A desperate clamoring from fans worldwide is no doubt the last thing the late singer could have imagined when she was at clubs and at home singing and doing rough recordings of the tunes that would someday be chosen for this magnificent hodgepodge. But many years after her death in obscurity in late 1996, she became a true phenomenon, with enthusiasts who find in her voice a true connection to heaven (take that in any number of ways). So even if the songs are rough, they're still Eva Cassidy. Another precious listen to her transcendent voice -- so brilliant in all genres; wispy and angelic one minute, soulful and guttural the next -- is worth all the dusty shelf-searching this compilation no doubt entailed. The songs recorded at the now-defunct Annapolis club Pearls -- the obscure chestnut "It Doesn't Matter Anymore," which Paul Anka gave to Buddy Holly; Gordon Lightfoot's "Early Morning Rain"; and the tearjerking "Danny Boy" -- present Cassidy at her purest, her simple acoustic guitar riding along behind increasingly emotional vocal lines. "Fever" is an alternate take from the version that wound up on Chuck Brown's The Other Side, beautifully torchy and featuring a sly violin line by brother Dan Cassidy. She recorded a folky rendition of the Sandy Denny classic "Who Knows Where the Time Goes" at the Maryland Inn, her voice rising and falling over a subtle violin. Her smoky jazz chops -- think Norah Jones with a lot more fire -- are in full force on "You've Changed" (recorded at Blues Alley in Washington, D.C.). Probably the richest performances are the powerful home-demo renditions of the title track and "Tennessee Waltz," given off-the-cuff readings (with only simple guitar lines) that show off Cassidy's casual genius. Finally, Cassidy's dad found a few formal early studio recordings, "Still Not Ready" and "I Can Only Be Me," a heartrending song Stevie Wonder wrote for Spike Lee's School Daze but never recorded. That's OK -- Cassidy's unintentional penchant is for redefining songs and creating new and definitive versions. Most likely, no major label would ever put out a new artist recording with this kind of a mixed bag, both stylistically and production-wise. But this hardly matters, as listeners seek more and more from the angel who left long before the world fell in love with her. The continuing heavenly serenade is hard to resist.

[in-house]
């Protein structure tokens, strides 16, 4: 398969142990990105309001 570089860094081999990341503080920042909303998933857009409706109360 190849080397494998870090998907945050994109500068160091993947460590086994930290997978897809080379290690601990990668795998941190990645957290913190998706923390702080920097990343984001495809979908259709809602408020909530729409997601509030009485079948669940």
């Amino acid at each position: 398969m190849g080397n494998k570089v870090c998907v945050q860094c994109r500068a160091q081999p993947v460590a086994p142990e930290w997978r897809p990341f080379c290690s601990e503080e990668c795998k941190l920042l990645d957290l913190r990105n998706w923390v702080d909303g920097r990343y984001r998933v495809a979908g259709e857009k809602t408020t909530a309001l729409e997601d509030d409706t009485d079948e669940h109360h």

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AllMusic Review by Jonathan Widran